In about 10 minutes, I think I have seen the erroneous identifications of Meshech as Moscow, Tubal as Tobolsk, and Rosh as Russia. I think what "prophecy experts" such as Jack Van Impe, Grant Jeffrey, and Hal Lindsey are doing is picking names that sound similar and equating them.
To find some more information I went to Wikipedia and typed in "meshech." The article on Meshech says
"Meshech is named with Tubal as a principality of the prince of Gog and Magog in Ezekiel 38:2 and 39:1, considered a Japhetite tribe, identified by Flavius Josephus with the Cappadocian Moschoi (see Mushki)."
The article also says
"Meshech is seen as ancestor of the Russian people by some Bible scholars who consider it possible that geographic names in Russia such as Moscow, the Meschera tribe and the Meschera Lowland, could be related to Meschech."
Since the article says that Josephus identified Meshech with the Cappadocian Moschoi (Mushki), I went to the article on Mushki. The Mushki (or Muski) "were an Iron Age people of Anatolia, known from Assyrian sources." An Iron Age people of Anatolia, not a 21st Century people of northern Eurasia. How do they connect this with modern-day Russia? It appears to be an amateurish process of taking names that sound similar and equating them.
Several other authors have connected the Mushki people with the Moschoi of Greek sources and the Georgian tribe of the Meskhi. Meskhi (or Meskheti) is a former province in southwest Georgia, which is a independent nation south of Russia. If the premillennialists get hold of the news regarding the recent strife between Georgia and Russia, they would have a field day.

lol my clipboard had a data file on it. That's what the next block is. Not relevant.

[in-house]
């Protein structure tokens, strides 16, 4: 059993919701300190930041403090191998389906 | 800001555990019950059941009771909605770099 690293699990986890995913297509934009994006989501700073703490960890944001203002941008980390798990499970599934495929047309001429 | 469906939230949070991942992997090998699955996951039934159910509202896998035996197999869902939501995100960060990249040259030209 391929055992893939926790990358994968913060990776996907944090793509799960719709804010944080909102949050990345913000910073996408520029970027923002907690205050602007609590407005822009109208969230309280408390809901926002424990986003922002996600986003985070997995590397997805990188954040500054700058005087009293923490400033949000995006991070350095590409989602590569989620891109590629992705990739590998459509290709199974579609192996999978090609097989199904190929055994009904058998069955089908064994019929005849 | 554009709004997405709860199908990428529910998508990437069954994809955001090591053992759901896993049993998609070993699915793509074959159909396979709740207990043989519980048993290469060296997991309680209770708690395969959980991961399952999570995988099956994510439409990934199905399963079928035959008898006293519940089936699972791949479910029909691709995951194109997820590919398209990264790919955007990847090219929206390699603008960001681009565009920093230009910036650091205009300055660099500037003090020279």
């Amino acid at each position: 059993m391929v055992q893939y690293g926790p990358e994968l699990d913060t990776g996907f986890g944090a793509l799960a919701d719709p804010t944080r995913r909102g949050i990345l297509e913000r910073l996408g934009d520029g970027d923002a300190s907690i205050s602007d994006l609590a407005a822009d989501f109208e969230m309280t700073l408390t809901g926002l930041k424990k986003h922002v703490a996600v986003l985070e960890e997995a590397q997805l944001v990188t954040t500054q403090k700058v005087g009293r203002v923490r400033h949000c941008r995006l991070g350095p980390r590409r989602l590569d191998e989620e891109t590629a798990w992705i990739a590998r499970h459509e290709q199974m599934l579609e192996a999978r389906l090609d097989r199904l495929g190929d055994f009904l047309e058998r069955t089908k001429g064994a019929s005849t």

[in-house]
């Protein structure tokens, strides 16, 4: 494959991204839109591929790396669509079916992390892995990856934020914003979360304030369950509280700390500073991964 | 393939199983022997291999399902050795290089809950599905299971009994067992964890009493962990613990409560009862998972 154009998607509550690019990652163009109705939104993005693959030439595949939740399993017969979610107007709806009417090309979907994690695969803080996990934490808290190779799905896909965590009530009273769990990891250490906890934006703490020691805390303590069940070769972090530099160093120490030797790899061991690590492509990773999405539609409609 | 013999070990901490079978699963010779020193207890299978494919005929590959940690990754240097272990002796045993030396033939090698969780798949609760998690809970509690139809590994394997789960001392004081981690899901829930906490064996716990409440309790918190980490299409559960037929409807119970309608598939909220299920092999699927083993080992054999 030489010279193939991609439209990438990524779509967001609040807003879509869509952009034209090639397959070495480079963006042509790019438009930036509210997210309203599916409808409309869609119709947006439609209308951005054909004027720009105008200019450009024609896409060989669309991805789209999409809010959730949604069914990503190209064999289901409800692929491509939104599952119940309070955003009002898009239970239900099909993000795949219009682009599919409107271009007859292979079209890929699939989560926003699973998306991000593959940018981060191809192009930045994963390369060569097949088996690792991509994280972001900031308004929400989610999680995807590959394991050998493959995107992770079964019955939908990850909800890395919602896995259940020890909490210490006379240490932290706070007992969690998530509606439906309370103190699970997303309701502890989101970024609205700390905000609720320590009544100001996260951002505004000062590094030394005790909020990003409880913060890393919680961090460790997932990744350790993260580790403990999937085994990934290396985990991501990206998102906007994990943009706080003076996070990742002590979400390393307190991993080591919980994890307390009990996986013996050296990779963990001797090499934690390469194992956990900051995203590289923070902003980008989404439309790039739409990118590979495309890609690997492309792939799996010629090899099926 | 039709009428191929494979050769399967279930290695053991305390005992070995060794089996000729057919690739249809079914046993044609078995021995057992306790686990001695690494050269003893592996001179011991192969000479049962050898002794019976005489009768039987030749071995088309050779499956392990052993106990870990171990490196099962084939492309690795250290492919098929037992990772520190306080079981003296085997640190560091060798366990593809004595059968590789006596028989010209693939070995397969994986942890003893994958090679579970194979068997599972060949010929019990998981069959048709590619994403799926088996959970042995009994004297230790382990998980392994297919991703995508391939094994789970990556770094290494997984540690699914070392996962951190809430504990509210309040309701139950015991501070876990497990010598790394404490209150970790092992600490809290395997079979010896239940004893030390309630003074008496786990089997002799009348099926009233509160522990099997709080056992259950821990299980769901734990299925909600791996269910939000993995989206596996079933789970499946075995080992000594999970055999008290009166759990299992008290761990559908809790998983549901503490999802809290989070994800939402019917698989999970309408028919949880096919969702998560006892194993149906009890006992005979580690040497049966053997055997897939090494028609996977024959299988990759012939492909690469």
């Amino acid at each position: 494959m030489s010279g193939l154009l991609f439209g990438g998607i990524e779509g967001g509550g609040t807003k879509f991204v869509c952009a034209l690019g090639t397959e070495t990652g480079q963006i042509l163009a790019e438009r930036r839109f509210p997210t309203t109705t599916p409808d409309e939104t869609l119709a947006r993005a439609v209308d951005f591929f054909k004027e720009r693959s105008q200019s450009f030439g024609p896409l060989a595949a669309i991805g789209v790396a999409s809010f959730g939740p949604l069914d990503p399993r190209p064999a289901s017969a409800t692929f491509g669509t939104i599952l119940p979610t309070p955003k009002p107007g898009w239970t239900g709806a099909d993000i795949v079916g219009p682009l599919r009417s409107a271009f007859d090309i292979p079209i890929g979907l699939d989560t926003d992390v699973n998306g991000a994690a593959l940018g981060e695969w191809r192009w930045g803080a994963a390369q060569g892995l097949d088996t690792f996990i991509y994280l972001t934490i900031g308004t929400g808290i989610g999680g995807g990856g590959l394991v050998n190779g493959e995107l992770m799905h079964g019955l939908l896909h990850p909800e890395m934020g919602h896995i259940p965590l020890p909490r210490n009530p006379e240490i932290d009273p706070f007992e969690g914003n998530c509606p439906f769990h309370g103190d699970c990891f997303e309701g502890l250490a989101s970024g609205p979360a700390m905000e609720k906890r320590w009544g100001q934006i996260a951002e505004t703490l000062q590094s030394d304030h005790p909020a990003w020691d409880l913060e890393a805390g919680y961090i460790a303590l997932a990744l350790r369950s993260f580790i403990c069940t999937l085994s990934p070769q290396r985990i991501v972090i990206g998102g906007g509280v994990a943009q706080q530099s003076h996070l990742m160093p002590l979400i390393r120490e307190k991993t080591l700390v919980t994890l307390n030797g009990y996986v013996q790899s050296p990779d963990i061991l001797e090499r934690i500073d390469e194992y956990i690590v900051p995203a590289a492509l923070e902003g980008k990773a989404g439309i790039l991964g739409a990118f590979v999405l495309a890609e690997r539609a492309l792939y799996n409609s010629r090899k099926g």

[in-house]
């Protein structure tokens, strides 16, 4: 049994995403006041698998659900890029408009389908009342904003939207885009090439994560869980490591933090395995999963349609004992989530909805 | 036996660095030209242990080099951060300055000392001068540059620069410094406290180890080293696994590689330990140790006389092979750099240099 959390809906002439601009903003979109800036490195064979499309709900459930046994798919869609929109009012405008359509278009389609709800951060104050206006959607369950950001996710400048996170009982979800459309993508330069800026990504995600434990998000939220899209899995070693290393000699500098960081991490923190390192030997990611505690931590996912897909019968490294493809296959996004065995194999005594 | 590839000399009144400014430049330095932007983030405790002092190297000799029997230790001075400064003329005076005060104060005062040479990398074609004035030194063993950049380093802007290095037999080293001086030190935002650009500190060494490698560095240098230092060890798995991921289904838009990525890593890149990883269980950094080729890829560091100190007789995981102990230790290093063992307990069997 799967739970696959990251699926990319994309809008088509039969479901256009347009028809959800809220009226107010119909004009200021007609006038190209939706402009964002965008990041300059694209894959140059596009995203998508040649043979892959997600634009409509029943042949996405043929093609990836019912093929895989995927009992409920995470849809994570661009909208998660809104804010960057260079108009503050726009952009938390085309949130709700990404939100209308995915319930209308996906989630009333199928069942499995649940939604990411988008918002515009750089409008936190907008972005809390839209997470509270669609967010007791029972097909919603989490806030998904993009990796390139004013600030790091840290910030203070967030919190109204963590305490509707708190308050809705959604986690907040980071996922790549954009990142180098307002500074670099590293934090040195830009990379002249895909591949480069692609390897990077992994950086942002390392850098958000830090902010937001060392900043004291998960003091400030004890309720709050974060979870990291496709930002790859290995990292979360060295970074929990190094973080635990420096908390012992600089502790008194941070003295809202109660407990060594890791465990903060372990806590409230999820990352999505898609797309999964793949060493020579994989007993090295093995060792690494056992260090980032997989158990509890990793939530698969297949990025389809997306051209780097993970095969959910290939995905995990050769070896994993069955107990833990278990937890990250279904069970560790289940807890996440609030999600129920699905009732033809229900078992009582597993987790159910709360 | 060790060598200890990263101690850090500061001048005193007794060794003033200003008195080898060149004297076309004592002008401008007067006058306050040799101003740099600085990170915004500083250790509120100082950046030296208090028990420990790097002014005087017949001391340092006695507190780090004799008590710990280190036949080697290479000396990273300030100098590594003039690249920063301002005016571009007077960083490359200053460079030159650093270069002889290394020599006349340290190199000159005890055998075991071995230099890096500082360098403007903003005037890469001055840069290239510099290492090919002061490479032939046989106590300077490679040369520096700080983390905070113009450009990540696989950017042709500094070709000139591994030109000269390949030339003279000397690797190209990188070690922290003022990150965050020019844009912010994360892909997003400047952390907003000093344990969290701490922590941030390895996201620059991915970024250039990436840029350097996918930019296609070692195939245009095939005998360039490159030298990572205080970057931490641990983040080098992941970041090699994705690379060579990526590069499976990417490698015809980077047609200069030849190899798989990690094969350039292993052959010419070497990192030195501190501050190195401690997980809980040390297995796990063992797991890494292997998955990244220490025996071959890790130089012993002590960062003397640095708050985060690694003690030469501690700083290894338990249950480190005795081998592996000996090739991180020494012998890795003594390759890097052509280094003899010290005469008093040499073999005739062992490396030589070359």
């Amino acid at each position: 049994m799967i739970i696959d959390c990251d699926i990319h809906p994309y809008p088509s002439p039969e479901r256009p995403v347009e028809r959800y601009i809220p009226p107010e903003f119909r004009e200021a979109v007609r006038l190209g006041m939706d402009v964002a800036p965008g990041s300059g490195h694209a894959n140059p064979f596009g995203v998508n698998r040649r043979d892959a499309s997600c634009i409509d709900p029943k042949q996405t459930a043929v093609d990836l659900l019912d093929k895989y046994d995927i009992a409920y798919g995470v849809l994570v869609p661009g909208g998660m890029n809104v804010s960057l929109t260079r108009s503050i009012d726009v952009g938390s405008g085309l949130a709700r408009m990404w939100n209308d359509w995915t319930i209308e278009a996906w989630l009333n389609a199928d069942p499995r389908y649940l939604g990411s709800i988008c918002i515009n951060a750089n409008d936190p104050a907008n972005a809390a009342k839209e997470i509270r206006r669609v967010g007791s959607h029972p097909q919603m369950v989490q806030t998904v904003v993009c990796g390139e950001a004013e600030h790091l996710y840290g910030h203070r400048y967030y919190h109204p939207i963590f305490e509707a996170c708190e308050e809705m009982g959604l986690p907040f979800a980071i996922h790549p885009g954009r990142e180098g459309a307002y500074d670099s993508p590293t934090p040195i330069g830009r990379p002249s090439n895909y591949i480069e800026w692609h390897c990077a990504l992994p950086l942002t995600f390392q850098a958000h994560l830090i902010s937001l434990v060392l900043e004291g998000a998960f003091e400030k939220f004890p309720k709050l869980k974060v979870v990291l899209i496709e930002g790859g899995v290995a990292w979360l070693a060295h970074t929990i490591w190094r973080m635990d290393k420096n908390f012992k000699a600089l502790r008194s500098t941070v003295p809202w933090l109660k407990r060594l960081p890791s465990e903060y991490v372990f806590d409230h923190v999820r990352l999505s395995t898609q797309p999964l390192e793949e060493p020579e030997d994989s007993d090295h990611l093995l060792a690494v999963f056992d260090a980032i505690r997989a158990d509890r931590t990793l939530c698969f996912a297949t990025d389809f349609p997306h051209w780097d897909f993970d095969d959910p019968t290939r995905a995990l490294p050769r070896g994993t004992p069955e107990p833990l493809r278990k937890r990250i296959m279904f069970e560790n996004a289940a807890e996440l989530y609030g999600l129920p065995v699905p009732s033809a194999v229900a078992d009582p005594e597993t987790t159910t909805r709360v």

Now let's look at the history of Moscow. The first reference to Moscow was in 1147 when Yuri Dolgoruki (a Russian ruler during the 1100s) called upon a Russian prince to "come to me, brother, to Moscow." The Book of Ezekiel was written between 593 and 571 BC. So these "prophecy experts" believe that Meshech means Moscow, but the word "Moscow" was first used around 1700 years after Ezekiel's prophecy. Also, how can you find equivalents between the Hebrew and Russian languages? The Russian language didn't even exist at the time of the writing of the Book of Ezekiel.
According to an article written by Thomas Williamson by the Metropolitan Baptist Tabernacle in Chicago, Meshech means "sowing, possession, or precious price," and has no association with the word "Moscow" at all, which is a word that came from a now extinct Finnic language. Meshech was a son of Japheth, who was one of Noah's sons. It is believed that the tribe of Meshech settled in what is now modern-day Turkey. "Meshech" sounds more like Mexico than Moscow. Does this mean that Mexico will invade Israel?
Now let's move on to Tubal. Premillennial dispensationalists believe that Tubal is a reference to the Russian city of Tobolsk. Tobolsk is a city in Siberia with a population of 92,880. Why would Ezekiel choose to identify Russia by naming an unremarkable, average city in Siberia? That would be like trying to identify the United States by saying "chief prince of Washington, DC and Macon, Georgia." Besides, Tubal (Tibareni) is believed to be a reference to a tribe that lived north of modern-day Syria.
Ezekiel 27:13 makes references to Meshech and Tubal, saying that Tyre traded with Meshech and Tubal. Obviously, Meshech and Tubal were groups of people that existed at the time of the writing of Ezekiel. How could they refer to modern-day Russia?
Finally, the word "rosh" appears 456 times in the Old Testament. It always appears as an adjective, meaning (literally or figuratively) "the head, chief, ruler, top, etc." Sounds like there is no way it is a reference to modern-day Russia.
All of this sounds like the amateurish equating of names that sound similar. What do you think?